On Facebook, Linked-in, Friendster, MySpace, and a dozen other social-networking sites, you’ll find millions of members of the “millennial generation” putting their best foot forward – or at least a foot forward. Kudos for the crazy dance move, climbing K2, and totally digging vampires. Hats off to the superstars and the hearty-partyers. Here’s wishing you success in meeting up, networking, and job hunting.
Now that we know who you are, how about telling us your plan for the next 25 years?
I ask because economists and business people are concerned that the recession that just blew through may have broken something fundamental. The University of Michigan tracks consumer sentiment. Consumers make up 70 percent of economic activity. It has been 25 years since consumers were as pessimistic as they are now. Some think the business cycle won’t work the way it used to because of the pounding we took last year – especially us baby boomers, who were supposed to be moving into prime spending years before the crisis of ’08 but instead will be working and saving just to restore what we lost.
It’s up to you, millennials.
Let’s set the wayback machine to visit the last recession. The headlines were grim. Banks were failing, real estate was in a tailspin, businesses cratering. Ronald Reagan labeled the Soviet Union the “focus of evil in the modern world.” A scary made-for-TV movie called “The Day After” portrayed the horrible consequences of nuclear war. Suicide bombers devastated the US Embassy in Beirut and a Marine barracks, killing hundreds. A Korean Air Lines Boeing 747 was shot down by a Soviet fighter jet. AIDS was spreading unchecked. Crack was the new menace. A report titled “A Nation at Risk” described rampant mediocrity in American schools.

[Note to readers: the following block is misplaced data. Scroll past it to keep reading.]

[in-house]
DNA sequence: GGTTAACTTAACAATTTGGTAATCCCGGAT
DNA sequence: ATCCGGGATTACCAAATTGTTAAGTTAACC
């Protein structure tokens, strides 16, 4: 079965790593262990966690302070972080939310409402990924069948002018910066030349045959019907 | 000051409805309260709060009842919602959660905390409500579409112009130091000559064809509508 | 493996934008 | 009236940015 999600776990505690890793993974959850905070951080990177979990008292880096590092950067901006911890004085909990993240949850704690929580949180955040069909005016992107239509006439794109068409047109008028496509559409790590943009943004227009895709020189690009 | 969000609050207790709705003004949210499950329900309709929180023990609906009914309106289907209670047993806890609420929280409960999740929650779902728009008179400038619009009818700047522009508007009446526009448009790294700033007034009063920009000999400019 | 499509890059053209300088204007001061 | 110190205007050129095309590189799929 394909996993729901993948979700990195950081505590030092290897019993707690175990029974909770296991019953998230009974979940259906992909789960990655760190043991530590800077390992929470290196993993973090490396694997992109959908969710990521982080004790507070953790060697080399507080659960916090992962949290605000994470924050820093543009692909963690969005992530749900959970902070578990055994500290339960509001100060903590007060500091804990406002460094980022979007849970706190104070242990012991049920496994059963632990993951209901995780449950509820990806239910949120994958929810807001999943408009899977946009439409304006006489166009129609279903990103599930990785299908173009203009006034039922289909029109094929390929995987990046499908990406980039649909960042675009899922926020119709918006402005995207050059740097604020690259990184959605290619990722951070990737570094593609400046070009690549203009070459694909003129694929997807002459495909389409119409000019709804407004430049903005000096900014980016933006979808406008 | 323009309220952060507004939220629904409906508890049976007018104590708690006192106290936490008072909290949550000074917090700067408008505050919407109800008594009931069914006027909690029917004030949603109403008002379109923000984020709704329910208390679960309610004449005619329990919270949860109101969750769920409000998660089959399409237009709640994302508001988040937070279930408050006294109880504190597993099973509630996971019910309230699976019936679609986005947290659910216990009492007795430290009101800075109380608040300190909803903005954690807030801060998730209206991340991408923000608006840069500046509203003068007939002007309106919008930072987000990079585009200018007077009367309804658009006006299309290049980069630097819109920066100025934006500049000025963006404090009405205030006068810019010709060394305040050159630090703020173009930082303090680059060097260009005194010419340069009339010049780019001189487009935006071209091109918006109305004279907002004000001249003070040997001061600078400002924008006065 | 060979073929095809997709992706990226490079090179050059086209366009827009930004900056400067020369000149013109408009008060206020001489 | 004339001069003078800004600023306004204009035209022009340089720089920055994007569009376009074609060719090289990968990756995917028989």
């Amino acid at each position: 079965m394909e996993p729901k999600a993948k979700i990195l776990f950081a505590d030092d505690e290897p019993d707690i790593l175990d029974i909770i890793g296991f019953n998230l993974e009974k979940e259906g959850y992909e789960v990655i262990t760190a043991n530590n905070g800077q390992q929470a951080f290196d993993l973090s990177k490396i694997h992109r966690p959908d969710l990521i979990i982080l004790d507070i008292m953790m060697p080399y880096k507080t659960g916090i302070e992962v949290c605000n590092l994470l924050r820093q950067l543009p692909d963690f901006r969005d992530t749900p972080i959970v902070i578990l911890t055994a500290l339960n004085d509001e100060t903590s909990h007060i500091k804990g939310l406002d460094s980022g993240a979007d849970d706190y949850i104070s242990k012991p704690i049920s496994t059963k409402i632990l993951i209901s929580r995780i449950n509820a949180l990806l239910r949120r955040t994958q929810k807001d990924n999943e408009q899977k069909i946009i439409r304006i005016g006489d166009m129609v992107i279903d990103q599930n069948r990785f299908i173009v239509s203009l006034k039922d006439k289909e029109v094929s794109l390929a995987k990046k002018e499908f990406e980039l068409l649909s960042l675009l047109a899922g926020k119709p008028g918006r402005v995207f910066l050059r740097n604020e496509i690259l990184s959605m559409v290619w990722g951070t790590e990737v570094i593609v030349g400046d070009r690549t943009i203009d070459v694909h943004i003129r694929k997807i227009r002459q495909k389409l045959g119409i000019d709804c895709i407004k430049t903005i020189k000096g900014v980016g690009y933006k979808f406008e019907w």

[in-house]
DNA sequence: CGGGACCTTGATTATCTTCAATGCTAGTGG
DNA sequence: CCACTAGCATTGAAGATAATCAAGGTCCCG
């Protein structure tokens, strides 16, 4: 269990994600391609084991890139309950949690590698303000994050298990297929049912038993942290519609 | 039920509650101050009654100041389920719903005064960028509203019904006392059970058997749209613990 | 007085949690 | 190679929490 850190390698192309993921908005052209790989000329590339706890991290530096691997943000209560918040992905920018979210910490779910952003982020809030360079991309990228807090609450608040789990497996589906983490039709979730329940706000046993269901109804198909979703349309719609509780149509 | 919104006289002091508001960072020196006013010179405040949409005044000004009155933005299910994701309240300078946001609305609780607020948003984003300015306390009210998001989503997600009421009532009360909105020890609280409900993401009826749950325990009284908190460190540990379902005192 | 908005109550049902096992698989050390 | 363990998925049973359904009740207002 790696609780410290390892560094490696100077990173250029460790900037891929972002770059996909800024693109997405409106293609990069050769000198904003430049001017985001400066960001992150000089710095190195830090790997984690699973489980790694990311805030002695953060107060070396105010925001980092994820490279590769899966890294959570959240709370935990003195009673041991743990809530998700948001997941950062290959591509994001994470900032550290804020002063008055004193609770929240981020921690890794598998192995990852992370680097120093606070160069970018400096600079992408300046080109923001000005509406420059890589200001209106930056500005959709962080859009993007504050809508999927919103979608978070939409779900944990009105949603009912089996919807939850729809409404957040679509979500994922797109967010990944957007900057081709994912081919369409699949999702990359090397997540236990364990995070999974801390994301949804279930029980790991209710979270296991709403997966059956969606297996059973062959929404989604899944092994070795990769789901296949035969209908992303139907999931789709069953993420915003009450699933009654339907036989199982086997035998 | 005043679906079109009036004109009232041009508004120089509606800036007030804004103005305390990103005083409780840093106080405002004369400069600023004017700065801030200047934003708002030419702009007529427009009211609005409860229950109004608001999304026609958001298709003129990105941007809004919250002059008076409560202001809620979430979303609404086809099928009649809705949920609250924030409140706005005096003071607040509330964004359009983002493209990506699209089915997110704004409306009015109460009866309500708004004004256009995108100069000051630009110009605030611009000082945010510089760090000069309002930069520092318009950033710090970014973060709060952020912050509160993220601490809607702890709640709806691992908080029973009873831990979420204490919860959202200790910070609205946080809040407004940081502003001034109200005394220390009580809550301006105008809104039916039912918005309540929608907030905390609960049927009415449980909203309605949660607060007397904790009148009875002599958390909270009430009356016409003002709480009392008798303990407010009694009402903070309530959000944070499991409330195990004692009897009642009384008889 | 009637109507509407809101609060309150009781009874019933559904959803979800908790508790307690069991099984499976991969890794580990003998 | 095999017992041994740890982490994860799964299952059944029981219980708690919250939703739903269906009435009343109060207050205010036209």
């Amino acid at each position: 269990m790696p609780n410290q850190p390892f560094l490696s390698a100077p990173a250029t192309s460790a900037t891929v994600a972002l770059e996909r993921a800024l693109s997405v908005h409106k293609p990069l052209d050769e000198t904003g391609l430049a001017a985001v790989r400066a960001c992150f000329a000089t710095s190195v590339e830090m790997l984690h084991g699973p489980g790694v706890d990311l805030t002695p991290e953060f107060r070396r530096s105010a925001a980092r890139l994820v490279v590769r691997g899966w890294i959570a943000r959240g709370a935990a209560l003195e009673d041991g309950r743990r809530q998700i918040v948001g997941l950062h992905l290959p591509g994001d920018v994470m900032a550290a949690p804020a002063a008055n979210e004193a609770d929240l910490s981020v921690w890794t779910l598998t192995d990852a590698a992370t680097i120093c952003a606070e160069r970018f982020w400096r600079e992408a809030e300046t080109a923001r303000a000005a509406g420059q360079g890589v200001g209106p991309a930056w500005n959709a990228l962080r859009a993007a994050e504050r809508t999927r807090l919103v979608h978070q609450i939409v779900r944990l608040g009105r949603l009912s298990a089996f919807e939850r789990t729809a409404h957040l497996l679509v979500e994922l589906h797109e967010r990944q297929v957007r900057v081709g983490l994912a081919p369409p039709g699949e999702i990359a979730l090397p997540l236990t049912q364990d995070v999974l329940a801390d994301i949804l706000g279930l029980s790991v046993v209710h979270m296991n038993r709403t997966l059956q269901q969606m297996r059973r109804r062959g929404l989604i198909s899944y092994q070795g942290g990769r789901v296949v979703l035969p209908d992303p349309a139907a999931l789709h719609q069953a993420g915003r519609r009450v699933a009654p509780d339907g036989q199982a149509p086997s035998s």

Ugh. By late 1983, the recession was ebbing but economists and business leaders were worried. The World War II generation, which built the world of the ’50s, ’60s, and ’70s was slowing down. Would their idealistic but notoriously self-indulgent kids step up? Was something fundamental broken?
It turned out that, as often happens, a new world was quietly being built. Mitch Kapor launched the Lotus 1-2-3 software program. Michael Dell was cobbling together computers in his dorm room. In Chicago, the first cellphone network went live; you could make a call if you owned a clunky, $3,000 handset. Steve Jobs popularized the mouse and the pull-down menu, and then, with marketing flair that is still remarked on, premièred the Macintosh with his anti-Orwellian “1984” ad.
You could make a case that our last quarter century rode on a wave of invention, creativity, and excess unleashed in the dark days of the early ’80s. It may be that we can’t do it again, that the excesses of the past 25 years messed up the American dream. Given the environmental impact of American consumption, some moderation seems in order. Given rampant overleverage, more savings seems necessary. Will confidence return, will there be a new 25-year upswing?
Just as the baby boomers were coming into their own in the early ’80s, millennials are building the next future. They have their quirks and frivolities, like the generation they are echoing, but they are in general more environmentally conscious, more wired, and more globally connected than their predecessors.
What are they cooking up? Hard to say. But like every generation that came before, you can be certain they are cooking.
John Yemma is the editor of The Christian Science Monitor.